ICASA reviews local content requirements

01 November 2000

Local content is once again on the broadcast agenda, with the Independent Communications Authority of South Africa (ICASA) due to publish a discussion paper on the issue at the end of November. (Check www.iba.mu/ later this month). 

The present local content guidelines for radio and television were set by ICASA`s predecessor, the Independent Broadcasting Authority (IBA). Television was required to have 30 percent local content or more, depending on their licence conditions. Radio stations that played more than 15 percent music on air were required to make at least 20 percent of that South African.

At the time, the IBA said it would revisit the local content issue after three years, with a view to increasing local content in radio to between 40 and 55 percent, and television to 50 percent. Review time is now here, and the ICASA paper will look at what¹s been happening around local content generally and open the debate on increasing quotas.

Any individual, company or organisation can respond to the ideas in the paper, but these submissions need to be made before the end of January. The NAB will make a submission, and in the interests of representing all our members, is commissioning research on the impact of increased local content quotas on members.

The NAB fully supports the principle of local content, which is aimed at developing local culture and supporting the growth of a local television and music industry. However, we are concerned about the manner in which local content requirements will be phased in and do not want to see a blanket quota system that is equally applied to all genres.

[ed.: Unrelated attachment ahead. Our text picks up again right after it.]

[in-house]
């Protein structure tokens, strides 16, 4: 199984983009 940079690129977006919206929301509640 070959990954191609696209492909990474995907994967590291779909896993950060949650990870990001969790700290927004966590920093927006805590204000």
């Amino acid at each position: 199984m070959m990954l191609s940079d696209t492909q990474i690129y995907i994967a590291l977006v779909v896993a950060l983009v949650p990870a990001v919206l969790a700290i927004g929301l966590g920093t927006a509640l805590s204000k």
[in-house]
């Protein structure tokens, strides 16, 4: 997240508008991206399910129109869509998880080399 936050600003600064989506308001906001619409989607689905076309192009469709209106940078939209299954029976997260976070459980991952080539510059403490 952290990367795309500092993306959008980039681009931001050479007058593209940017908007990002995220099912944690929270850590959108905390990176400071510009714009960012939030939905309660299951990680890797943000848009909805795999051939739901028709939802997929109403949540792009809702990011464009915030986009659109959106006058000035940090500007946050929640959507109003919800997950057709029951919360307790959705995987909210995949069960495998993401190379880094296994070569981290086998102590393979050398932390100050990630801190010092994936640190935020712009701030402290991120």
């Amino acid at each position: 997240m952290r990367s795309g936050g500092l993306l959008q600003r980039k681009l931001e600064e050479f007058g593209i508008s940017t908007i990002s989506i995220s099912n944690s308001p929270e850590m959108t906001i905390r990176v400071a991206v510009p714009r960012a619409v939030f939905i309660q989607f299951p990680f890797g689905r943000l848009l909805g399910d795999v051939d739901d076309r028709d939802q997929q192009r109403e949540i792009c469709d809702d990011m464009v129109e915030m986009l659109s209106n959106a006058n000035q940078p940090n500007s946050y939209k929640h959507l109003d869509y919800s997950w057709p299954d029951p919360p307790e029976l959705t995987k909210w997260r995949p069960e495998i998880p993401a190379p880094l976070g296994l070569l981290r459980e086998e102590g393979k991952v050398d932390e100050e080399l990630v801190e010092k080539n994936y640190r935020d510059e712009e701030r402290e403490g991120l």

A station that plays largely kwaito could easily exceed quotas. But stations playing classical or adult contemporary music find it more difficult. Many programme directors on such stations argue that it is hard to get the kind of quality from local music in these genres that is available internationally. Also, listeners of those stations expect to hear international hits.

We argue that the format of the station must be taken into account when applying local content requirements as is done in other countries like Australia and Canada.

Even in the case of exemptions, we are not arguing that stations should be freed from their obligation towards developing local culture. But, in the case of stations that are struggling to meet their quotas, there should be an attempt to find other ways to meet that obligation. At the moment, for example, no credit is given for the on-air promotion of a local musician or show, no matter how extensive, although that is clearly meeting the goal of strengthening local culture.



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